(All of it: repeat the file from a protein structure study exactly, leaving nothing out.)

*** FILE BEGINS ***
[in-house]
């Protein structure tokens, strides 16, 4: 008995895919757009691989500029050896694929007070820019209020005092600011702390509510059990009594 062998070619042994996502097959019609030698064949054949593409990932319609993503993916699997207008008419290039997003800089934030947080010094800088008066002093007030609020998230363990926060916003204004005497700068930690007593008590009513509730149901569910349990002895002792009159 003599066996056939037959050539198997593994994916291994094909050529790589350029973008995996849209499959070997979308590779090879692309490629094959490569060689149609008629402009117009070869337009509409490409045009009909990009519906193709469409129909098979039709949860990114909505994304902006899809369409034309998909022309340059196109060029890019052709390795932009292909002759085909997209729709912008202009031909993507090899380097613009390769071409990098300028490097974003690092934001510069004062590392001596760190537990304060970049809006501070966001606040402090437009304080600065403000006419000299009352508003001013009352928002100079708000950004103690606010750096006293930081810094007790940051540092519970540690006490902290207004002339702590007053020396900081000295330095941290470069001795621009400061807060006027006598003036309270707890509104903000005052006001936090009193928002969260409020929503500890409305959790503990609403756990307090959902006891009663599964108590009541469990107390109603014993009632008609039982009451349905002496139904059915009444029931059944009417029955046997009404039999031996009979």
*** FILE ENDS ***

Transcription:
[in-house]
């Protein structure tokens, strides 16, 4: 008995895919757009691989500029050896694929007070820019209020005092600011702390509510059990009594 062998070619042994996502097959019609030698064949054949593409990932319609993503993916699997207008008419290039997003800089934030947080010094800088008066002093007030609020998230363990926060916003204004005497700068930690007593008590009513509730149901569910349990002895002792009159 003599066996056939037959050539198997593994994916291994094909050529790589350029973008995996849209499959070997979308590779090879692309490629094959490569060689149609008629402009117009070869337009509409490409045009009909990009519906193709469409129909098979039709949860990114909505994304902006899809369409034309998909022309340059196109060029890019052709390795932009292909002759085909997209729709912008202009031909993507090899380097613009390769071409990098300028490097974003690092934001510069004062590392001596760190537990304060970049809006501070966001606040402090437009304080600065403000006419000299009352508003001013009352928002100079708000950004103690606010750096006293930081810094007790940051540092519970540690006490902290207004002339702590007053020396900081000295330095941290470069001795621009400061807060006027006598003036309270707890509104903000005052006001936090009193928002969260409020929503500890409305959790503990609403756990307090959902006891009663599964108590009541469990107390109603014993009632008609039982009451349905002496139904059915009444029931059944009417029955046997009404039999031996009979």